Tributes have been paid to a “inimitable” advocate who fought the ban on assisted suicide.


Tributes have been paid to a “inimitable” advocate who fought the ban on assisted suicide.

Noel Conway, a terminally ill campaigner who brought a court challenge to the UK’s assisted dying ban, died at the age of 71.

Mr Conway died on Wednesday at his home in Garmston, Shropshire, after making the decision to withdraw his ventilator with the help of his family and a local hospice, according to campaign group Dignity in Dying.

Mr Conway, who had motor neurone illness, said in a statement that he had asked Dignity in Dying to release after his death: “When you read this, I will be dead.” Not because I was involved in a horrific accident or died as a result of a long-term or painful illness.

“No, it will be because I made a determined and determined effort to take my own life. I have MND and was diagnosed more than six years ago, knowing that at some point my muscles would weaken to the point where I would be unable to operate efficiently.

“Over the past two months, it has been increasingly apparent to me that the balance of my life’s fulfillment, or, to put it another way, my quality of life, has sunk into the negative… My voice has weakened to the point where many people are unable to understand what I am saying, and my eyesight has suddenly deteriorated.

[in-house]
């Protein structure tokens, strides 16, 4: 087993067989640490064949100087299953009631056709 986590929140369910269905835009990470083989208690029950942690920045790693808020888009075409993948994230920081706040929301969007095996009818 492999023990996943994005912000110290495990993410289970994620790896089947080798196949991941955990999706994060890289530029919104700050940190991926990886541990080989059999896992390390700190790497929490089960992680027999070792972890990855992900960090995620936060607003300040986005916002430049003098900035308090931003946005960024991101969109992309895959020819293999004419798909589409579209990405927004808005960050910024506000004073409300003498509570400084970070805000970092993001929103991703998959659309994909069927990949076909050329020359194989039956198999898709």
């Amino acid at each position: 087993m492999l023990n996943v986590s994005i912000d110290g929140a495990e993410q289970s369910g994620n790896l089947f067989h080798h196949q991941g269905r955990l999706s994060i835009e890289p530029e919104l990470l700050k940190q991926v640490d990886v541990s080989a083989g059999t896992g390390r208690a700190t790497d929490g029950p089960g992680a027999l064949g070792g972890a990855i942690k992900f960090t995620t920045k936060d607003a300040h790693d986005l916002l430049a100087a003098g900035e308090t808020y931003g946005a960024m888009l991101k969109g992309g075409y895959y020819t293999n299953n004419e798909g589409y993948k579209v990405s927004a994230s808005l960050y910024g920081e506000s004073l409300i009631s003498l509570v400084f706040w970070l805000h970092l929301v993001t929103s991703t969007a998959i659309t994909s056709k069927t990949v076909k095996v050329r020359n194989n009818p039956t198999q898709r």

“I’m already paralyzed and can’t use my hands or fingers, but I’m aware that my neck muscles, as well as my mouth and speaking muscles, are diminishing. I understand that now is the moment to make a decision to do something about it.”

Mr. Conway, who called for legislators to amend the legislation on assisted dying after his legal battle to die “peacefully and with dignity” was dismissed by the UK Supreme Court in 2018, said in his most recent statement that it was “absolutely lawful to remove a ventilator from someone like me.”

“This is not something I would have chosen, but I feel I have no other option for terminating my life without causing grief and suffering to others,” he continued.

“However, my heart is on the move. (This is a brief piece.)


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